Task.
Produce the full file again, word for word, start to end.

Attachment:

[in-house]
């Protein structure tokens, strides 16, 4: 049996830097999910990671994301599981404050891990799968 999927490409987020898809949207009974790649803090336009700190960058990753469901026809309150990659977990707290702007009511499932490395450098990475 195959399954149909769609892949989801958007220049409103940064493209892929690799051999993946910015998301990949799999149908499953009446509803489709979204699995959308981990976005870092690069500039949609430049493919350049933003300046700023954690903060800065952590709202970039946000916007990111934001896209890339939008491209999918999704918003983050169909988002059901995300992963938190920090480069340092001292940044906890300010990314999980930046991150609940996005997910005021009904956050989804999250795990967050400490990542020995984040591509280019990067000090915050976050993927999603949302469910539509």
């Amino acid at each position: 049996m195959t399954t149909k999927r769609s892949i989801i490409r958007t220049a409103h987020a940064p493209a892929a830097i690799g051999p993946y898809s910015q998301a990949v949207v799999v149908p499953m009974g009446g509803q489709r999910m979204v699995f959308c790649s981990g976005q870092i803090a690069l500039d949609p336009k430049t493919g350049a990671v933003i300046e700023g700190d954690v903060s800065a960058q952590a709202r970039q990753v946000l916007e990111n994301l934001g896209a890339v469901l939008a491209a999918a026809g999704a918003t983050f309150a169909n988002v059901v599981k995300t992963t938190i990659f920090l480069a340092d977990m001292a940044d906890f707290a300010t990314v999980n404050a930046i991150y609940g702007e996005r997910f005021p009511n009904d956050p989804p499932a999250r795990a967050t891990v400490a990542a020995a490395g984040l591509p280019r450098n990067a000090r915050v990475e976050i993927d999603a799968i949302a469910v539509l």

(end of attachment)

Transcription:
[in-house]
């Protein structure tokens, strides 16, 4: 049996830097999910990671994301599981404050891990799968 999927490409987020898809949207009974790649803090336009700190960058990753469901026809309150990659977990707290702007009511499932490395450098990475 195959399954149909769609892949989801958007220049409103940064493209892929690799051999993946910015998301990949799999149908499953009446509803489709979204699995959308981990976005870092690069500039949609430049493919350049933003300046700023954690903060800065952590709202970039946000916007990111934001896209890339939008491209999918999704918003983050169909988002059901995300992963938190920090480069340092001292940044906890300010990314999980930046991150609940996005997910005021009904956050989804999250795990967050400490990542020995984040591509280019990067000090915050976050993927999603949302469910539509």
């Amino acid at each position: 049996m195959t399954t149909k999927r769609s892949i989801i490409r958007t220049a409103h987020a940064p493209a892929a830097i690799g051999p993946y898809s910015q998301a990949v949207v799999v149908p499953m009974g009446g509803q489709r999910m979204v699995f959308c790649s981990g976005q870092i803090a690069l500039d949609p336009k430049t493919g350049a990671v933003i300046e700023g700190d954690v903060s800065a960058q952590a709202r970039q990753v946000l916007e990111n994301l934001g896209a890339v469901l939008a491209a999918a026809g999704a918003t983050f309150a169909n988002v059901v599981k995300t992963t938190i990659f920090l480069a340092d977990m001292a940044d906890f707290a300010t990314v999980n404050a930046i991150y609940g702007e996005r997910f005021p009511n009904d956050p989804p499932a999250r795990a967050t891990v400490a990542a020995a490395g984040l591509p280019r450098n990067a000090r915050v990475e976050i993927d999603a799968i949302a469910v539509l």